Berlinale 2021 review: The First 54 Years (Avi Mograbi)

Israeli filmmaker Avi Mograbi has dedicated his career to documenting the wrongdoings of his home country, mostly by the hand of its armed forces, against the Palestinian people. To achieve this Mograbi uses first-person documentary techniques, making him not only the narrator but also one of the main characters in his movies. Yet a clear shift has occurred since Z32 (2008), where for the first time Mograbi put at the center of the movie not his own condemnations and ponderings on Israeli politics, but the testimony of a young soldier who had been involved in war crimes. The First 54 Years compiles a full collection of similar confessions from men having served in the military over the last five decades. These have been gathered by the NGO Breaking the Silence, whose purpose and Mograbi’s are of the same kind: expose to the general public the illegality and the immorality perpetrated in the occupied territories, the Gaza Strip and the West Bank.

In The First 54 Years, the reports from the soldiers are used as examples in a thorough presentation of half a century of Israeli occupation of Palestinian territories (the Gaza Strip and the West Bank had both been seized during the 1967 Arab-Israeli war), narrated as neutrally as possible by Mograbi. His exposé, delivered in a clearly tongue-in-cheek manner, gives to the movie a Starship Troopers tone, as it feels like the biased “would you like to know more?” infomercials inserted in Verhoeven’s film. But the more Mograbi proceeds with his thorough depiction of the ‘manufactured reality’ created by Israelis to separate in every aspect their lives and those of the Palestinians, the more the reality behind the irony becomes as bleak here as it is in Verhoeven’s work of fiction.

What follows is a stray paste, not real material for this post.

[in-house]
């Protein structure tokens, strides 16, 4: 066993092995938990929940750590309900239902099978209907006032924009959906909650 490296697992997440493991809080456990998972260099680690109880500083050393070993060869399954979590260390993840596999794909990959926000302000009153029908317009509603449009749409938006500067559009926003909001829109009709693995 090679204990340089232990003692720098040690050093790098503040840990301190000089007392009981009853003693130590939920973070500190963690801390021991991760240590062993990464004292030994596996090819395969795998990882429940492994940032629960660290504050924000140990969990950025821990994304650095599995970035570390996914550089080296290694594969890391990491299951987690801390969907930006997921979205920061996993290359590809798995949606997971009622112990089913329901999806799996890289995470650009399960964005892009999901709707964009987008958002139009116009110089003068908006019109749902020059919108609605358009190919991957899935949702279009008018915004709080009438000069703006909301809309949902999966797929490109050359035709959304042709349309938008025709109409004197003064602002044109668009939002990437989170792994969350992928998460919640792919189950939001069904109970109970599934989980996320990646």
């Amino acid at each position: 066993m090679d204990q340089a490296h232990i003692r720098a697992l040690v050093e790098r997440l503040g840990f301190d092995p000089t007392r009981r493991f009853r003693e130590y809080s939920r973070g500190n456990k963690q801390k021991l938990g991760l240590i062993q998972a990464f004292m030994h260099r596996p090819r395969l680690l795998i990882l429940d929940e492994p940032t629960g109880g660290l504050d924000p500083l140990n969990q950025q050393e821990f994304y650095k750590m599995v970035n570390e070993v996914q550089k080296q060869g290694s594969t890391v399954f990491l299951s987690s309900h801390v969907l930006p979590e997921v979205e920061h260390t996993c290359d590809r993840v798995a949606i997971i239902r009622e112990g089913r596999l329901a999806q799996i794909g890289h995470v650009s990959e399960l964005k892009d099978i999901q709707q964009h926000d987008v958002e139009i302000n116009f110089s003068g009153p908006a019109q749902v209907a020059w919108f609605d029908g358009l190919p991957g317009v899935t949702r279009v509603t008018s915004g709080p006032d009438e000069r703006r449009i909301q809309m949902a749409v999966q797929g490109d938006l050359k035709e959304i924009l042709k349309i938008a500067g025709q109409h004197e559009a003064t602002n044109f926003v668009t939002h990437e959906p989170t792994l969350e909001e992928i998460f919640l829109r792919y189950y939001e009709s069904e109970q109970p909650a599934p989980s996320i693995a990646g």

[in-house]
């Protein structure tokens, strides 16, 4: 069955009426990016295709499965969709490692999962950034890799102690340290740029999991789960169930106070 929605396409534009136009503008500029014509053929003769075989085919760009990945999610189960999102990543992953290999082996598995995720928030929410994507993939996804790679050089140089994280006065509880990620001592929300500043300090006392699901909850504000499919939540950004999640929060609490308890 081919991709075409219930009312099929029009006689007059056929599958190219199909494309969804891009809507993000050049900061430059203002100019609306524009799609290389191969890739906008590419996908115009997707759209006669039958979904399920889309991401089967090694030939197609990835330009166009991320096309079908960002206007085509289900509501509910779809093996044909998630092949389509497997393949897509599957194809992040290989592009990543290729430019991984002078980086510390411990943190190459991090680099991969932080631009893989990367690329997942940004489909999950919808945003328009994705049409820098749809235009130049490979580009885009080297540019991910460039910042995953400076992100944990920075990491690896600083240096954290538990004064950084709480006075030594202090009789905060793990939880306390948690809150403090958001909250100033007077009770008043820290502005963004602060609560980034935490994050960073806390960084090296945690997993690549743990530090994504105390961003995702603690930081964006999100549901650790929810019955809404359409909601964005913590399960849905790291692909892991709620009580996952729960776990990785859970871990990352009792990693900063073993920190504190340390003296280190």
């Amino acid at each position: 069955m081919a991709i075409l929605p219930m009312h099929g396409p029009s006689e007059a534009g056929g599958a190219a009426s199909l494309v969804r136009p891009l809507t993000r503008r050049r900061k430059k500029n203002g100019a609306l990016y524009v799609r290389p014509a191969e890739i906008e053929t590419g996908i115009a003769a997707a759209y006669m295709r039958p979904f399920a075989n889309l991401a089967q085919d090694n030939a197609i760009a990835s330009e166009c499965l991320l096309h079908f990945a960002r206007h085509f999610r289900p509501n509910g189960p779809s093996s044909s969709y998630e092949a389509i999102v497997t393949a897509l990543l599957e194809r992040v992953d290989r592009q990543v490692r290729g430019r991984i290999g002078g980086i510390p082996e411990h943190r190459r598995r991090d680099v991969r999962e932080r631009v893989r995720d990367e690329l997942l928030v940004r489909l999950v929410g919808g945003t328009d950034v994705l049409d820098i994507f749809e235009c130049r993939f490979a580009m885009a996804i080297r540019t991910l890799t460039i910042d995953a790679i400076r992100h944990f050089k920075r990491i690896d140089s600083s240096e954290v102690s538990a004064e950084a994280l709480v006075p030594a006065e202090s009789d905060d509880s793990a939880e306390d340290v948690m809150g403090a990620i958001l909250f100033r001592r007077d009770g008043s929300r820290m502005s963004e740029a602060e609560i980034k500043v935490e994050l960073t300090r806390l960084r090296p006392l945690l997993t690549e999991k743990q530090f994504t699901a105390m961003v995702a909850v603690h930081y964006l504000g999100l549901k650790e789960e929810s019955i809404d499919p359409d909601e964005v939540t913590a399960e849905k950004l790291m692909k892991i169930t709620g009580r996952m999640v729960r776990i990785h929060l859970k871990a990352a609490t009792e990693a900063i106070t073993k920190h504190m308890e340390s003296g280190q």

The soldiers’ testimonies are all timely placed to crack the surface of the deceptive narrative of the occupation, and show its true colors. The dissonance between their honest subjectivity, and the cold and cynical false objectivity otherwise mimicked by the movie, works really well. Through the soldiers’ stories, what we discover is, in the first stages, an addition of petty humiliations and offences, each one seemingly of no consequence but whose accumulation nourishes resentment in the dominated population. This is an endless supply of renewable fuel for the escalation of hatred and violence between the opposing parties, which we see growing slowly and steadily over the long period of time covered by The First 54 Years. Outbursts of full-out war occur more and more frequently (Intifadas on one side, cold-blooded military operations clearing out the land on the other), but it is the calm between storms that is the most alarming. What the witnesses really describe to their audience (the NGO, Mograbi, us) is a process of dehumanization which has reached its final stage. As several soldiers point out, “we converse with them only through gunfire”, and no one exists as an individual anymore. Heavily armored and masked soldiers versus nameless targets shot from afar: humans on both sides have dissolved into the basic functions they are doomed to perform. As their countries seem doomed to go through an undetermined number of additional years of conflict.